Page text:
Large Diameter Structured Pipeline Installation Support for World’s Largest Desalination Plant
NEWS RELEASE – February 28, 2022
Makai Ocean Engineering (Makai) is a world renowned engineering firm for marine intake and outfall projects. Makai has designed and helped marine contractor’s successfully install many of the world’s longest, deepest, or largest high density polyethylene plastic pipes in both the world’s ocean and lakes. These projects include our most notable projects in Hawai`i, Egypt, Bahrain, Toronto, Canada, and United States, among others.
While most of these projects have featured extruded HDPE pipelines, up to 2.0 m in diameter, in 2021 we took on the challenge of designing a safe deployment method for the very large diameter structured pipelines (2.9 m intake and 2.8 m outfall) of the Al-Jubail SWRO Desalination Plant in Saudi Arabia. These pipelines supply and discharge seawater to and from the world’s largest desalination plant and are the largest pipelines that Makai has helped install.
Structured” pipelines are constructed by spirally winding and simultaneously fusing an HDPE profile around a mandrel. In this case, the structured profile consisted of smooth inner and outer walls with hollow circular cavities in between. The advantage of this construction method is that high ring stiffness pipelines can be fabricated at lower cost. The disadvantage is that the pipe’s structural integrity is more dependent on manufacturing quality control. This type of material is generally not used in marine pipelines that experience high bending stresses during installation.
While these pipelines are located in relatively shallow water compared to many of Makai’s previous projects, their large diameter, heavy ballasting, structured construction, and weak manhole joints made for a challenging deployment.
Normally marine HDPE pipelines are installed using the controlled submergence method. This method allows the pipeline to be fabricated on land, towed out to sea air-filled and controllably submerged by pumping in water from one end. The process is extremely efficient, as it allows an entire pipeline to be installed in one day compared to the traditional segment-by-segment method which can take months. During the controlled submergence process the flooded pipeline section becomes heavy and sinks to the seafloor, while the air-filled section remains floating on the surface. The difference in submerged weight between the two sections causes the pipeline to take an S-shape and creates bending loads at the top and bottom of the “S” bend.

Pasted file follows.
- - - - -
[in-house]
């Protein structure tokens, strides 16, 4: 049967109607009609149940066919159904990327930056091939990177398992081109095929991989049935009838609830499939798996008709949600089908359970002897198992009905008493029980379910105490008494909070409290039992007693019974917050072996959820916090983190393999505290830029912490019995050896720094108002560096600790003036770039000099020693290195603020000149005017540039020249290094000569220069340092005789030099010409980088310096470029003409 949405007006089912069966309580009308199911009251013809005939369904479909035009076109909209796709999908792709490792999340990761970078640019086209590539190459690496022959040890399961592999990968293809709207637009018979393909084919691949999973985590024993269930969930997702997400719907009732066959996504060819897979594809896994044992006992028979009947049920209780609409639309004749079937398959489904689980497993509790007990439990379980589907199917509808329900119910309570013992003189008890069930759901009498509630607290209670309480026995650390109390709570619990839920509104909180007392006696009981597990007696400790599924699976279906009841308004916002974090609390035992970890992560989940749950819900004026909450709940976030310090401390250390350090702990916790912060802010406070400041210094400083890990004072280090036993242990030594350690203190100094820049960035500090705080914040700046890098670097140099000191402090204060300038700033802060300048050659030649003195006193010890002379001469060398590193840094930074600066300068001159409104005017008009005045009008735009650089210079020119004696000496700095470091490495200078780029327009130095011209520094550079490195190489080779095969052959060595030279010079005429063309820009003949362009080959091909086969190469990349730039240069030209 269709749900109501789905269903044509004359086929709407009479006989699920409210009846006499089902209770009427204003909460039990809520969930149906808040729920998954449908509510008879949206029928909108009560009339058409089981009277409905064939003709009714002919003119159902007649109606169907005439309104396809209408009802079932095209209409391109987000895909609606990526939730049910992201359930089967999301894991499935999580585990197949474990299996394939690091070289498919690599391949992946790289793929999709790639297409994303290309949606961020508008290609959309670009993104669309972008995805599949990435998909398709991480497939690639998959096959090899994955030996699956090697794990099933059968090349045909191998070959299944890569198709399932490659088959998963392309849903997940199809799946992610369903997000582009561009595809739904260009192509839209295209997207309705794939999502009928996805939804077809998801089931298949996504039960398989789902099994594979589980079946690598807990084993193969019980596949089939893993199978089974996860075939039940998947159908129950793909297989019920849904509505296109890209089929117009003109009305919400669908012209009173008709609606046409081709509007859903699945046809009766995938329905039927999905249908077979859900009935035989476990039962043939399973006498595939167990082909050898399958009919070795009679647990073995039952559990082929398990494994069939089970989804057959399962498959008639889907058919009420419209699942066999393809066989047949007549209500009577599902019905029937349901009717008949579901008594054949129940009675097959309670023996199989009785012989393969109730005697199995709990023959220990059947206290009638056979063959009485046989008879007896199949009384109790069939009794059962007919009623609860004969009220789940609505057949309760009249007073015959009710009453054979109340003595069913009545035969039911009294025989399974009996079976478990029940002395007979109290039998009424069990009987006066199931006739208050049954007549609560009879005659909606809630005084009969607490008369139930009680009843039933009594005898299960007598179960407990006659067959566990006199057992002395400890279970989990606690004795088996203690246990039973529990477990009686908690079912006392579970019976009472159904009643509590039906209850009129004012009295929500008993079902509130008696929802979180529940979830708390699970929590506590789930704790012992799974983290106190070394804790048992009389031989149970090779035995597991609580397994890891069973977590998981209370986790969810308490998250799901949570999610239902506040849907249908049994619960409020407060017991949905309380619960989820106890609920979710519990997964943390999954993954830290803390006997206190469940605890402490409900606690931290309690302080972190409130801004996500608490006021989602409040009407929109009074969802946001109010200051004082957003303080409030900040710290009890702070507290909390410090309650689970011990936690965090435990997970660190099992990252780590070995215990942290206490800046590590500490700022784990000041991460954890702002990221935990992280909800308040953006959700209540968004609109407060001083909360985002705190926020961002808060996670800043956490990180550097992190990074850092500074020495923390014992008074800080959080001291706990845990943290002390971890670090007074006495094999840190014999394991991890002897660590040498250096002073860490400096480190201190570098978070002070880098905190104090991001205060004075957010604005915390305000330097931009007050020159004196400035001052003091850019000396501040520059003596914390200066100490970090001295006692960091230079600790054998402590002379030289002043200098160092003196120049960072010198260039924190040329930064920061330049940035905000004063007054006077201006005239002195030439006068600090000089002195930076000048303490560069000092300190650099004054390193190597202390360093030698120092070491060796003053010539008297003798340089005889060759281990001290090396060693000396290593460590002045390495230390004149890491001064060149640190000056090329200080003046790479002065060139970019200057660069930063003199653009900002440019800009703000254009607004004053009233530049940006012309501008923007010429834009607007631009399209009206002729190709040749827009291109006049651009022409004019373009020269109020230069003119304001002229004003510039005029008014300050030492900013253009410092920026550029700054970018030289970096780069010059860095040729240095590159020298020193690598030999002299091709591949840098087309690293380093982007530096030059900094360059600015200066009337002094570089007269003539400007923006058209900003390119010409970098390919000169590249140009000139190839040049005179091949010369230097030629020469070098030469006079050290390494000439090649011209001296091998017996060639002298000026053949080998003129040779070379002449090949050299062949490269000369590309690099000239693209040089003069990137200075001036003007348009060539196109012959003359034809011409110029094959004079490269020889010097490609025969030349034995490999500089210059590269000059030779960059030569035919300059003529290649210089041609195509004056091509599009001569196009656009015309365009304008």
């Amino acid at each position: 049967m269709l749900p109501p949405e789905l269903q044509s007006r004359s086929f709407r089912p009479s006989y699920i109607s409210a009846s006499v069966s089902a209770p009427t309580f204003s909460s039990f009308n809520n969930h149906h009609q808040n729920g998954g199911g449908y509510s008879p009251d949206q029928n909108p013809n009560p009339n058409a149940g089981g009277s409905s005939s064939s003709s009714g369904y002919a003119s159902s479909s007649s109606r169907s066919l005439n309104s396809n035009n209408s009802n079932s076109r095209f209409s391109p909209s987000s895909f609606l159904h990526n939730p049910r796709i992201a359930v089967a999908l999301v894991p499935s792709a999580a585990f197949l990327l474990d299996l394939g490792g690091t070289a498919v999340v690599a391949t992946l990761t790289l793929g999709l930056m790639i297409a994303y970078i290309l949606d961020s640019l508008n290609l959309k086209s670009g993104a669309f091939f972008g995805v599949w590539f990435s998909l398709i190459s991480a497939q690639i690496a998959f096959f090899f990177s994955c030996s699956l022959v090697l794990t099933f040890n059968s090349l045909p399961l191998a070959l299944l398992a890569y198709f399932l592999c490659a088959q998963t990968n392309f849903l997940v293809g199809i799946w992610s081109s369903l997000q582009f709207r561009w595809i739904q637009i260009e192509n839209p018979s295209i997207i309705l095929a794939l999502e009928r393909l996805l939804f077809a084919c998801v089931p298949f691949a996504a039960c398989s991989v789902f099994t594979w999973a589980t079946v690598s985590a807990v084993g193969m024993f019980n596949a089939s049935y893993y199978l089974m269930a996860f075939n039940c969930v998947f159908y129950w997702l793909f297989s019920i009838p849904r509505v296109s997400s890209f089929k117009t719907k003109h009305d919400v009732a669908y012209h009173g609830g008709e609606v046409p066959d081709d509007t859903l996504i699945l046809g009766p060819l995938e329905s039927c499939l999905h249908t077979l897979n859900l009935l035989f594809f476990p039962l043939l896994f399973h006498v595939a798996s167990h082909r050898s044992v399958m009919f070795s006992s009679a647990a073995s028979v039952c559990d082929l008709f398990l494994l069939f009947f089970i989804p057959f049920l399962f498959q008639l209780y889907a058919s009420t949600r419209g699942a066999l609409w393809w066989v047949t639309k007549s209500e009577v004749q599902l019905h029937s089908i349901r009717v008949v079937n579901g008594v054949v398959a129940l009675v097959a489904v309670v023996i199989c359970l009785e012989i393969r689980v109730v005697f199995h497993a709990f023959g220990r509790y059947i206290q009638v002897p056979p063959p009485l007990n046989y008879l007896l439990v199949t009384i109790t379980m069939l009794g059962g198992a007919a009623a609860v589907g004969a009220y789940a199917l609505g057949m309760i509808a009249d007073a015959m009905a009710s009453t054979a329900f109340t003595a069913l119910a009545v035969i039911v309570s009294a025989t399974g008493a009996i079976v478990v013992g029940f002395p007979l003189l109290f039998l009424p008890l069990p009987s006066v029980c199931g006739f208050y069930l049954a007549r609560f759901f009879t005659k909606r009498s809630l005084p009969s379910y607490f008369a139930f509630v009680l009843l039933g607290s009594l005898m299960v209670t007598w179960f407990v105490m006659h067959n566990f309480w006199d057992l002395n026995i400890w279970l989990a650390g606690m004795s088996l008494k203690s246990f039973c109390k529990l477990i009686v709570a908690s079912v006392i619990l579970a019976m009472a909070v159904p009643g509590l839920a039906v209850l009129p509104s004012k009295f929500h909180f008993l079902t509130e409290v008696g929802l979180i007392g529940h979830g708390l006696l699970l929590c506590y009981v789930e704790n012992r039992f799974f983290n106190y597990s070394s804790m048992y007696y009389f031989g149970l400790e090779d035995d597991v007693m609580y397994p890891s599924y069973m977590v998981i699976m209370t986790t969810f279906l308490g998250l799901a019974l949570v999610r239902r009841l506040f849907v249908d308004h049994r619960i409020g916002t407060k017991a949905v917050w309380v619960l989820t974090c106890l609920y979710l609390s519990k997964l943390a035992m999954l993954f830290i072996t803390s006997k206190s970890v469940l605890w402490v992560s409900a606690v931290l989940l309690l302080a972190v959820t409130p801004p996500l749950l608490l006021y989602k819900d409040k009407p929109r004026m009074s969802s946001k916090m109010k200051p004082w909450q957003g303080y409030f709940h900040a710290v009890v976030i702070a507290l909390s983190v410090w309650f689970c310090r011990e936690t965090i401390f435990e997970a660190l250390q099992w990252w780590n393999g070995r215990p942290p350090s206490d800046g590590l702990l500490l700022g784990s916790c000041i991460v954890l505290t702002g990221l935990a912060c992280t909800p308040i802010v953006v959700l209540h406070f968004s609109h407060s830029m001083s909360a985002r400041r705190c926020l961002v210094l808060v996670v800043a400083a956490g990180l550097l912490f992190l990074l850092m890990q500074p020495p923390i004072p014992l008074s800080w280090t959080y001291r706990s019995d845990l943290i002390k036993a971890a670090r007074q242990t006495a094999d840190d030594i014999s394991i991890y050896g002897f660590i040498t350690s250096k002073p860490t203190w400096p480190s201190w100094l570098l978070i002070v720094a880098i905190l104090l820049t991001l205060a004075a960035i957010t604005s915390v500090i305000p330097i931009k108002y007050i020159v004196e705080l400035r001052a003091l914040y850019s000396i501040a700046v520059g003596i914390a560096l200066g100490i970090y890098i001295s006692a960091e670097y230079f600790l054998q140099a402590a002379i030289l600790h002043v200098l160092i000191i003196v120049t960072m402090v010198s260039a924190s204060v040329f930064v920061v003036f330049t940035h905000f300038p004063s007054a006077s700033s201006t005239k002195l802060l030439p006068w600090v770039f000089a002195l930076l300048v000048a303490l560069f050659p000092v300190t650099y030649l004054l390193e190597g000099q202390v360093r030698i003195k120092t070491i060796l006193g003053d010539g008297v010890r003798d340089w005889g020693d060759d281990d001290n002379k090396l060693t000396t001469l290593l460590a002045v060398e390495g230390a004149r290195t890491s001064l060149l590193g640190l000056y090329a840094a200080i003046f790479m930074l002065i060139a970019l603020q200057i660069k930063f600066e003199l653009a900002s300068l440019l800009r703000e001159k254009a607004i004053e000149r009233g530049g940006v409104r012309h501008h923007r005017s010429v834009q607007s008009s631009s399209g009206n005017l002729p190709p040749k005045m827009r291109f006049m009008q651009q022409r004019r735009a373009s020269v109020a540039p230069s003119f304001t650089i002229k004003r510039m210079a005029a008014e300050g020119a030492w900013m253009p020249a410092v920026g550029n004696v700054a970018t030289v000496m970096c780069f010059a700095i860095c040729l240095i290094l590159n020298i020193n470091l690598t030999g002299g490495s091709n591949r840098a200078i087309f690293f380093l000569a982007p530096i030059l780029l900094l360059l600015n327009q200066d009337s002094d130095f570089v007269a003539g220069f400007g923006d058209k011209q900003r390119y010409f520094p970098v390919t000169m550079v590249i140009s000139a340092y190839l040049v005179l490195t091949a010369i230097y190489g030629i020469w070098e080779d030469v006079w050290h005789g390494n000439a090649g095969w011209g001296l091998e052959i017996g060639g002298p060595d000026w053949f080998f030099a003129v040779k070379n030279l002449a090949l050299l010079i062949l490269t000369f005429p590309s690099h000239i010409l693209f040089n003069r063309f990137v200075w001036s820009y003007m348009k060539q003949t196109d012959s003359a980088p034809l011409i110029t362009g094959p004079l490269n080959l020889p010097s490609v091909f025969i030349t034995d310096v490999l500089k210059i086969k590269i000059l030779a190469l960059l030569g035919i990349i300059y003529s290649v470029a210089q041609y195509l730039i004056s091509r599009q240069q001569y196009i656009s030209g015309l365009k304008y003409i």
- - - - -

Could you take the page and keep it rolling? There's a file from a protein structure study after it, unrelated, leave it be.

Makai analyzed the installation of the Al-Jubail pipelines using the industry standard controlled submergence technique and determined that the heavy ballasting would generate bending loads that would exceed the limits of the structured pipe and manhole joints. A special installation method was required to minimize stresses in the pipeline.
The Makai team recognized that reducing the pipeline’s submerged weight and utilizing a two-stage deployment method would significantly reduce the bending loads experienced by the pipeline. To reduce the pipeline’s submerged weight, Makai used air-filled Mono Buoyancy Units (MBUs) to lighten the ballast blocks. To split the submergence process into two stages, Makai used a second set of MBUs to support the pipeline after flooding. During the first stage, the floating pipeline was flooded until it hung suspended from the supporting MBUs approximately 5 meters from the bottom. To lower the pipeline to the seafloor, the supporting MBUs were sequentially vented.
Makai and the marine contractor worked together to develop a method that was practical and safe. Makai used Orcina OrcaFlex software to simulate the Al-Jubail pipeline installation. The simulations allowed the team to test different deployment methods and configurations until an optimal solution was reached. Using this tool Makai was able to develop a deployment method that the marine contractor could comfortably execute and that minimized stresses on the pipeline during installation.
This pipeline was successfully deployed according to the deployment methodologies Makai developed. This pipeline is now in operation and is officially the largest diameter pipeline installed with Makai’s assistance.
If you have a challenging marine pipeline project, please reach out to the team at Makai Ocean Engineering for design and modeling work. Our team is experienced in handling some of the most challenging engineering problems in the marine world!
ALEXANDER LE BON, P.E., joined Makai in 2011 as a Mechanical Engineer, and is now a Sr. Mechanical Engineer working in the Subsea Technologies and Marine Pipeline Design groups at Makai. He has been the lead engineer and project manager on several industrial intake projects and federal R&D projects. His skills and specialties include CFD, FEA, and CAD modeling of large pipelines, intakes, and other subsea systems. He received his M.S. degree in Mechanical Engineering, from the University of Hawaii.
HERMANN KUGELER, joined Makai in 2018, and is the Vice President of Business Development. In this role, he leads the team’s efforts in the early stage of projects, including client interaction and proposal preparation for projects, both within the U.S., and internationally. Hermann is involved in both commercial and federal projects spanning Makai’s areas of expertise and services. He was born and raised on Maui, Hawaii, and received his B.S. degree in Mechanical Engineering, from the University of Denver.
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